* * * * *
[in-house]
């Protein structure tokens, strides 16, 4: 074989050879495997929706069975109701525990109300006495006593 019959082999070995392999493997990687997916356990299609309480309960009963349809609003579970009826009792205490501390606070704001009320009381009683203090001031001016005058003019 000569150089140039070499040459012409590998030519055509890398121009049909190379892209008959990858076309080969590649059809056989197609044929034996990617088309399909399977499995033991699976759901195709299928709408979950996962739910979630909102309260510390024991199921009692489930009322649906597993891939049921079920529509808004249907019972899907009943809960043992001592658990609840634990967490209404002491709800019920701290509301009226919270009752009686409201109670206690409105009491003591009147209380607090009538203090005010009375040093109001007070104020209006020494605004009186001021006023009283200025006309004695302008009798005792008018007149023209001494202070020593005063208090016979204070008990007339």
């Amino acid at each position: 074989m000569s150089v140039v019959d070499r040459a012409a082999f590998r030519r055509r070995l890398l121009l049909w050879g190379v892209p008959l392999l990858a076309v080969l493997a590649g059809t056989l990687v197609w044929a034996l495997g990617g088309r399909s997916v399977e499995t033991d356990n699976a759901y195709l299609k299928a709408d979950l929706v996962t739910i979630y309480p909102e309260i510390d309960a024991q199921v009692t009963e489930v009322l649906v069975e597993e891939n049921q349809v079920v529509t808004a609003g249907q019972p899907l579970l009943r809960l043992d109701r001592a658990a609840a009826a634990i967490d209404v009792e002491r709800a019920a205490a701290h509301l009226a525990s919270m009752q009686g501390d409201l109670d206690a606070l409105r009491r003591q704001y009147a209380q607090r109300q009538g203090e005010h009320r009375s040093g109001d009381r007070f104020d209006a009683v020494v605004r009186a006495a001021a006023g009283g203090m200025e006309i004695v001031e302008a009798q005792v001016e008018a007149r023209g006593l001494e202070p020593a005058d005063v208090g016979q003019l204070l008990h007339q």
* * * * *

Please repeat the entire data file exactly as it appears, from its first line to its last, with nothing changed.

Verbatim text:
[in-house]
């Protein structure tokens, strides 16, 4: 074989050879495997929706069975109701525990109300006495006593 019959082999070995392999493997990687997916356990299609309480309960009963349809609003579970009826009792205490501390606070704001009320009381009683203090001031001016005058003019 000569150089140039070499040459012409590998030519055509890398121009049909190379892209008959990858076309080969590649059809056989197609044929034996990617088309399909399977499995033991699976759901195709299928709408979950996962739910979630909102309260510390024991199921009692489930009322649906597993891939049921079920529509808004249907019972899907009943809960043992001592658990609840634990967490209404002491709800019920701290509301009226919270009752009686409201109670206690409105009491003591009147209380607090009538203090005010009375040093109001007070104020209006020494605004009186001021006023009283200025006309004695302008009798005792008018007149023209001494202070020593005063208090016979204070008990007339």
């Amino acid at each position: 074989m000569s150089v140039v019959d070499r040459a012409a082999f590998r030519r055509r070995l890398l121009l049909w050879g190379v892209p008959l392999l990858a076309v080969l493997a590649g059809t056989l990687v197609w044929a034996l495997g990617g088309r399909s997916v399977e499995t033991d356990n699976a759901y195709l299609k299928a709408d979950l929706v996962t739910i979630y309480p909102e309260i510390d309960a024991q199921v009692t009963e489930v009322l649906v069975e597993e891939n049921q349809v079920v529509t808004a609003g249907q019972p899907l579970l009943r809960l043992d109701r001592a658990a609840a009826a634990i967490d209404v009792e002491r709800a019920a205490a701290h509301l009226a525990s919270m009752q009686g501390d409201l109670d206690a606070l409105r009491r003591q704001y009147a209380q607090r109300q009538g203090e005010h009320r009375s040093g109001d009381r007070f104020d209006a009683v020494v605004r009186a006495a001021a006023g009283g203090m200025e006309i004695v001031e302008a009798q005792v001016e008018a007149r023209g006593l001494e202070p020593a005058d005063v208090g016979q003019l204070l008990h007339q």